By Joe Morgan via SWNS
Turtles could be trapped in waters off the French coast and freeze to death, warns a new study.
Movement of tracked turtles show loggerhead, Kemp's ridley and green turtles are visiting the French coast to forage for food.
But experts fear that smaller turtles will become trapped in the winter months and will be unable to survive.
Several stranded turtles have already been rescued from Channel waters and the French Atlantic.
The Bay of Biscay, where the turtles were traveling for food, falls to less than 10°C ( 50°F) in the winter.
Researchers at Aquarium La Rochelle, who conducted the study, say they have rescued and rehabilitated more than 200 turtles from the east Atlantic coast of France in the past 40 years.
“Stranded turtles that were tracked swimming westwards presumably towards their birth homes, after their rescue and release from the Atlantic coast of France, were older and more developed than those that remained in the Bay of Biscay region," said Dr. Philippine Chambault, based at Aquarium La Rochelle.
“Turtles that remained in the area were much smaller, possibly trapped in the winter, as they are not able to regulate their body temperature and get lethargic with decreasing sea temperatures.
Study co-author Dr. Philippe Gaspar, based at Mercator Ocean, said: "We used the Copernicus Marine Service to obtain information on the currents, water temperatures and prey abundance along turtles’ trajectories.
"This enabled us to link turtle movement patterns to these oceanic factors, as well as the size and mass of the turtles.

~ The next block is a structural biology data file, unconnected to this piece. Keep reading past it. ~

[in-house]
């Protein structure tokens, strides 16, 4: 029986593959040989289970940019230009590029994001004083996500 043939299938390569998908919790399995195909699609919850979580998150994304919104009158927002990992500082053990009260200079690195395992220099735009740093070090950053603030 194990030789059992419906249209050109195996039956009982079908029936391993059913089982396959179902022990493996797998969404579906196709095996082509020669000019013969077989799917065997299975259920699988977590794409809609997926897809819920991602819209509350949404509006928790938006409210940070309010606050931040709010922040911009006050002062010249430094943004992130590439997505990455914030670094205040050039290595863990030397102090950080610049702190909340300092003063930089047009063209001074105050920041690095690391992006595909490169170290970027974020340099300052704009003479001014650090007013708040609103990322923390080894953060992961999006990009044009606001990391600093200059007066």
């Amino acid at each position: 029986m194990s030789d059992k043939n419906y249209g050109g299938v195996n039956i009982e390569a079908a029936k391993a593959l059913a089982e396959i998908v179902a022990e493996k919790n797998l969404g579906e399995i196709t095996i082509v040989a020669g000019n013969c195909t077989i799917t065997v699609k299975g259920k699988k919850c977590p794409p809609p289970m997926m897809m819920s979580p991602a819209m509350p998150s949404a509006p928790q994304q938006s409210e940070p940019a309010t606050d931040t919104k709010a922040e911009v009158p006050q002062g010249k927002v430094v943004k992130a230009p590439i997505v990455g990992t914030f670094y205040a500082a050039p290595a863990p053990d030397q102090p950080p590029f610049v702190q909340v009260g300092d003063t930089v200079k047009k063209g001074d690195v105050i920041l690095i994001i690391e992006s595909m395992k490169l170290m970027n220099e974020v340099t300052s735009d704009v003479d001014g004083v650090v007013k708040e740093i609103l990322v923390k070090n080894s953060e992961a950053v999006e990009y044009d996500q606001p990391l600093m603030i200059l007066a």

“The Bay of Biscay waters are especially cold during wintertime, less than 10°C, and so this area is assumed to be outside the geographical range for turtles.
"Our observations suggest that while the turtles could be visiting this area to forage for food, it may be an ecological trap for very small turtles that may suffer from hypothermia in the cold months.
“A turtle’s body temperature is largely controlled by the temperature of the environment, and temperatures below 10°C are often lethal.”
Florence Dell'Amico, who cares for the turtles, said: “These findings have important turtle conservation implications.
“Maps of their ecological range need to be updated, and these study findings can help to plan effective rehabilitation and release strategies for turtles rescued from this area.”
The findings were published in the journal Frontiers in Marine Science.
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